The Bridge is a New York restaurant. We know that because it says so in large letters, right beneath the name, on a big sign that, um, spans the backbar.
You’re probably wondering what makes it a New York restaurant, aren’t you, but you’re too embarrassed to ask. That’s OK; that’s what I’m here for. It’s my job to observe and scrutinize, to look for the subtle clues.
Perhaps the answer is in the menu where we find such things as hummus, guacamole and quesadillas. There is also menemen, a Turkish egg dish, as well as a few pastas, which for some reason are called macarna (probably after makarna, a Turkish word for pasta).
Burgers and steaks get us a little closer to New York, but also to just about any other city. Oh, hey – the Bridge has branzino on its menu, and for the last several years you couldn’t go into a restaurant in one of the five boroughs and not find branzino listed. It’s like the official fish of New York.
But branzino does not a New York restaurant make. So I did the only thing left to do: I asked my server.
Suddenly there’s a surge of new sushi joints popping up around town. One is Ootoya Sushi Lounge, which replaced Shari Sushi in Thornton Park, which closed in October of 2019. Much seems the same about the space, and Ootoya doesn’t present anything that would distinguish it above the other sushi restaurants that are opening or that have established themselves, though what I sampled on a recent visit was enjoyable.
Laurent Hollaender has left his job as executive chef for the Grand Bohemian in downtown Orlando to assume that role at a soon-to-open hotel in Washington, D.C. Taking over the executive chef position at the Bohemian is Venoy Rogers III, who was previously with B Resort near Walt Disney World.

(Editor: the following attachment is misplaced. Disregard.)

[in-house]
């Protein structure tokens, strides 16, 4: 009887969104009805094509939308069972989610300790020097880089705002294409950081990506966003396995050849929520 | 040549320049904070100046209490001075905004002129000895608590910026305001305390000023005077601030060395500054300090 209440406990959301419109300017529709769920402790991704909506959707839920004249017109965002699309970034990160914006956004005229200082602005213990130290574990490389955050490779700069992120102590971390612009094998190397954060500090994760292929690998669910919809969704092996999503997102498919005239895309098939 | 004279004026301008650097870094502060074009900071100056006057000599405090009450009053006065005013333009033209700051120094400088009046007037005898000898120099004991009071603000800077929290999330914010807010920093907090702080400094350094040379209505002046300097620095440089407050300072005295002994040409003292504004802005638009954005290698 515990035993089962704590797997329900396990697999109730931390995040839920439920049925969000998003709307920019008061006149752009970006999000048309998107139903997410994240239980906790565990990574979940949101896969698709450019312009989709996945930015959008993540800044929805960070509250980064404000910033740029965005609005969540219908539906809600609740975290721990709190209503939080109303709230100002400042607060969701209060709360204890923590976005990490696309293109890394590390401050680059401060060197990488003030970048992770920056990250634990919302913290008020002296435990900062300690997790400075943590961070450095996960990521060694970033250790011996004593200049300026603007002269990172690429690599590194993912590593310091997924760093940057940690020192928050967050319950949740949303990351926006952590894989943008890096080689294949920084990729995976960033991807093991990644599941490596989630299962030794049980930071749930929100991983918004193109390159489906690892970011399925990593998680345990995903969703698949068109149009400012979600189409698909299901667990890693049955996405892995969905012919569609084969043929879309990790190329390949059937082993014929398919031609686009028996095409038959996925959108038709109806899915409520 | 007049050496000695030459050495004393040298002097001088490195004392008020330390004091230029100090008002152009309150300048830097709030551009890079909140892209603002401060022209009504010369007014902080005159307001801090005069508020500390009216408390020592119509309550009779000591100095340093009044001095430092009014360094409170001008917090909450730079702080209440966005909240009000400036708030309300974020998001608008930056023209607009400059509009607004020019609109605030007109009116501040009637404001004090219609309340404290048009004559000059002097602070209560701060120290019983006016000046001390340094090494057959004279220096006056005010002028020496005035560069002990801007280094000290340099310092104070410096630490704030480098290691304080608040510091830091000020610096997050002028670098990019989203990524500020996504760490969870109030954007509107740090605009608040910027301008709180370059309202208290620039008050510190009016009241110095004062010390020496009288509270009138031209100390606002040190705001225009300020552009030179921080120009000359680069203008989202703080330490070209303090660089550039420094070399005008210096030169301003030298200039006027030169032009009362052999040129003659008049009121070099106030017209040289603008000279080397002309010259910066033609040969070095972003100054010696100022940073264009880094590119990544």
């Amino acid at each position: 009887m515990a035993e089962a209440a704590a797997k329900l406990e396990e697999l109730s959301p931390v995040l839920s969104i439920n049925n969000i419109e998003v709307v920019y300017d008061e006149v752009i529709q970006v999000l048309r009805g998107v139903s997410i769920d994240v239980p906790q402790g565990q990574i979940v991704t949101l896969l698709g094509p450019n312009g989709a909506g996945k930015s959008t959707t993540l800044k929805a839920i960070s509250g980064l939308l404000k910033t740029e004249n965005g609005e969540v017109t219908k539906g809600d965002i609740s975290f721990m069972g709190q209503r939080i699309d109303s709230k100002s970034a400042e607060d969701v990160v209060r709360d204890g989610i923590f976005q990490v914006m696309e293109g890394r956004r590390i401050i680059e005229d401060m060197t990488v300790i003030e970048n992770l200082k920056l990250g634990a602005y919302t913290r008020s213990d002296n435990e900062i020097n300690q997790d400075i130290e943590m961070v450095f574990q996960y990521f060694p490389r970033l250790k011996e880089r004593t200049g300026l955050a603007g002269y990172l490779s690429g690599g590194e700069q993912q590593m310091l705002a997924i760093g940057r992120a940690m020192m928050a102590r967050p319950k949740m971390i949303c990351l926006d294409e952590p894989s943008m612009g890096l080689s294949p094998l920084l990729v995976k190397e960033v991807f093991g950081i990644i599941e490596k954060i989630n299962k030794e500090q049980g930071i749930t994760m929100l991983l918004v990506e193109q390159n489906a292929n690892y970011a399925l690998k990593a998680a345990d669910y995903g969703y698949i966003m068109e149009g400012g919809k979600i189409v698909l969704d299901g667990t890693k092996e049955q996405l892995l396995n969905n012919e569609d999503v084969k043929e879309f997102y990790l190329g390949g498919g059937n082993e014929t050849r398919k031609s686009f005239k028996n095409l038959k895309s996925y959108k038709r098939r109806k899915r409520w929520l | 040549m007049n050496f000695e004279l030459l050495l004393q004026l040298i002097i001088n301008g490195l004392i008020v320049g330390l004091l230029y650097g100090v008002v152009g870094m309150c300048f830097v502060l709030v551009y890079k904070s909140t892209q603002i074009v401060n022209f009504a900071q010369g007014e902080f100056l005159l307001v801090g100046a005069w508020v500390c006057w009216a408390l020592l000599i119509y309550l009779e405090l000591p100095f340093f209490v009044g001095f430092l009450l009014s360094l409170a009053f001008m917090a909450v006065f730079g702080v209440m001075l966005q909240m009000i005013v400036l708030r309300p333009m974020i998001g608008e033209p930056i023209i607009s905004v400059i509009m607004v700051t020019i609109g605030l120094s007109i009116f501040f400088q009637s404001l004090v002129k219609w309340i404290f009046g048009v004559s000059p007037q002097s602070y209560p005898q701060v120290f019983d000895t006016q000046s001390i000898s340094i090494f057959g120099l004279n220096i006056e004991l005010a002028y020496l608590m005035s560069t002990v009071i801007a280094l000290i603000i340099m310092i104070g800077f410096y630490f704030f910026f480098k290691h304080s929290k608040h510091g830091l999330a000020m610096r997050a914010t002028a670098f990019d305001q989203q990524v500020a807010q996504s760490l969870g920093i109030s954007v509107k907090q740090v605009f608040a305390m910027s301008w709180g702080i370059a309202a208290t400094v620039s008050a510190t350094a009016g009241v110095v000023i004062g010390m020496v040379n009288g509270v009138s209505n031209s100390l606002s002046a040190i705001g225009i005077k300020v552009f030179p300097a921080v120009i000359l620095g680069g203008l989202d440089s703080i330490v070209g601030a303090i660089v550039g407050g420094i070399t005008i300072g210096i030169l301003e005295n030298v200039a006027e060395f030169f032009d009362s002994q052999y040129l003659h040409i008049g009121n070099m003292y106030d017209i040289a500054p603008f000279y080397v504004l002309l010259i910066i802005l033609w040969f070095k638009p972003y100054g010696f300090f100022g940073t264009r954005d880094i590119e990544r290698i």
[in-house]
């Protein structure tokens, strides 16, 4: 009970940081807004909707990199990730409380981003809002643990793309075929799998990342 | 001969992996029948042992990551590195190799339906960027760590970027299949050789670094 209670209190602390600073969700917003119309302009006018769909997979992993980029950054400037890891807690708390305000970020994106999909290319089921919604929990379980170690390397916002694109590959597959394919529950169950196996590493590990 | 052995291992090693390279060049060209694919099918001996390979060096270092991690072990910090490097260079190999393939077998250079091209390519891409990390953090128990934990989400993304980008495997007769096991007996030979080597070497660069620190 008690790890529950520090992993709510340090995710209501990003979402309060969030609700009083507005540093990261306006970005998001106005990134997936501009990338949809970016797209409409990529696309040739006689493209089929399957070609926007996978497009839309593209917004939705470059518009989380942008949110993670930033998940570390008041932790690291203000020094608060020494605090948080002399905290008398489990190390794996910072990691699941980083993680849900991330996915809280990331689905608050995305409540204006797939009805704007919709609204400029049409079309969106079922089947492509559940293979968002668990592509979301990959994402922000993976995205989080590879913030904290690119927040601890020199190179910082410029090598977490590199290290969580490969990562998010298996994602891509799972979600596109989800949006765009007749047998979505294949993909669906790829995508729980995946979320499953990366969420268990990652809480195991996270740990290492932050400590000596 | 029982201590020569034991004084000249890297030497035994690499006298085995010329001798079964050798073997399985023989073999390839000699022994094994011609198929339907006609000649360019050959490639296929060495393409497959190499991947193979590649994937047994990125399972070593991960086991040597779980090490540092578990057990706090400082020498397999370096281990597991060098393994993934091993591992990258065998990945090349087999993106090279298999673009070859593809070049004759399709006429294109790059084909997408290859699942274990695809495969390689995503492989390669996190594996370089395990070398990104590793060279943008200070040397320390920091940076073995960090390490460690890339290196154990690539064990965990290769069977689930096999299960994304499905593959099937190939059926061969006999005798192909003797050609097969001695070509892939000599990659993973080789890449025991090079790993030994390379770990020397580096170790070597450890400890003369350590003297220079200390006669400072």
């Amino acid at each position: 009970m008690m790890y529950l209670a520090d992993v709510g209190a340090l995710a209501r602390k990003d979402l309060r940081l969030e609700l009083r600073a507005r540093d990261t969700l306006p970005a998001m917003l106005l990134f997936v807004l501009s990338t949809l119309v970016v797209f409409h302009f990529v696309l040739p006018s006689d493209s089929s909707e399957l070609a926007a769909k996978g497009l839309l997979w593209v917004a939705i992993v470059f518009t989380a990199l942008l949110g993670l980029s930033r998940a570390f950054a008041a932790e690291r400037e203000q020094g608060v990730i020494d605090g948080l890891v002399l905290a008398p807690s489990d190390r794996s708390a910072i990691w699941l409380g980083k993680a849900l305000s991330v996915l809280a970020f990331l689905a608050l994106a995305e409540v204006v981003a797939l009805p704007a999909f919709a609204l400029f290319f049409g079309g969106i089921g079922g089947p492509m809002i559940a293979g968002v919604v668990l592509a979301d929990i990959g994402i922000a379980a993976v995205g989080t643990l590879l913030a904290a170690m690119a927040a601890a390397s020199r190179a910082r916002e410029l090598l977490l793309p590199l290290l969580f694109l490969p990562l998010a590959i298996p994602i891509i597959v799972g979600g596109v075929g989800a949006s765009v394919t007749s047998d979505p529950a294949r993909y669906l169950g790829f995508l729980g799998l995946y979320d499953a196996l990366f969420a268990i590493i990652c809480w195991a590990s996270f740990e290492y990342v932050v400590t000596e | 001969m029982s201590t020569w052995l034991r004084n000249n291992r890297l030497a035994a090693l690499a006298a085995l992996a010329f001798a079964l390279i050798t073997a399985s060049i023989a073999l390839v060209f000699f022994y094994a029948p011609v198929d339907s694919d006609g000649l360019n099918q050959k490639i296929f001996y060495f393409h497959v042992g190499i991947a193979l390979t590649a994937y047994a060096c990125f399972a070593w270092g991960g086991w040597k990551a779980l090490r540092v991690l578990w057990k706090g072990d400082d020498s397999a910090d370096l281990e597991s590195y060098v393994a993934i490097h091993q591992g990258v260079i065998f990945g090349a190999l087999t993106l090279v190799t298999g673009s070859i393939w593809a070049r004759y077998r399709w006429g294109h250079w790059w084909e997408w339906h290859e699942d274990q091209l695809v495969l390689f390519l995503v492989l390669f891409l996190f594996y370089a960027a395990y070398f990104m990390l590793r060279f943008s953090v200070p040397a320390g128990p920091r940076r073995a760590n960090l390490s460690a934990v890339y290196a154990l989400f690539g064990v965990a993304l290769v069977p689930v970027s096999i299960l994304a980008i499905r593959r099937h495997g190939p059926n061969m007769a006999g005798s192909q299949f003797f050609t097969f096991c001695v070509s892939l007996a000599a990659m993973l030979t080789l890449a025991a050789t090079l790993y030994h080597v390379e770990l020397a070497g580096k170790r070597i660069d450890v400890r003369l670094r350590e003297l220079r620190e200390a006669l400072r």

Hollaender will be part of the opening team of the Kimpton Benneker Hotel near Dupont Circle. He will oversee a ground-floor French bistro called Le Sel as well as a rooftop lounge and restaurant called Lady Bird. Not sure if there’s any relation to the former First Lady or Lyndon Johnson but Hollaender does include a stint as executive chef for the National Democratic Club on his resume.
Here’s a recipe for the adventurous. It’s for the Goan Prawns Xacutti served at Mynt in Winter Park and Saffron on Sand Lake Road’s Restaurant Row. Both restaurants, along with Madras, are owned by Sunny Corda, who shares this recipe in celebration of Saffron’s 10th anniversary.
This one is presented as a no-recipe recipe. That is, it isn’t in the conventional format with exactly measured ingredients at top and strict instructions for the procedure. That’s because xacutti, which refers to a blend of spices, is open to interpretation and improvisation. You’ll need to feel a little comfortable with tasting and adjusting as you go.
But watch Corda prepare the dish in the video, then gather up the spices and prawns (large shrimp are fine, too) and have some fun.
I fell in love with pasta e fagioli, the ubiquitous Italian soup, the first time I tasted it. I recall one particular version early in my reviewing career that was especially notable. It was served at Toscanelli, a little mom and pop osteria where Mario and Evita Morosi were the pop and mom. It’s long gone, but if anyone ever forces me to sit down and list the best restaurants I’ve reviewed in Central Florida, Toscanelli would certainly make the cut. And the pasta e fagioli would be on my list of best things I’ve tasted.
Why? It’s just a simple bean and noodle soup. Yet if I’m dining at an Italian restaurant and it’s on the menu, I’m almost certain to order it.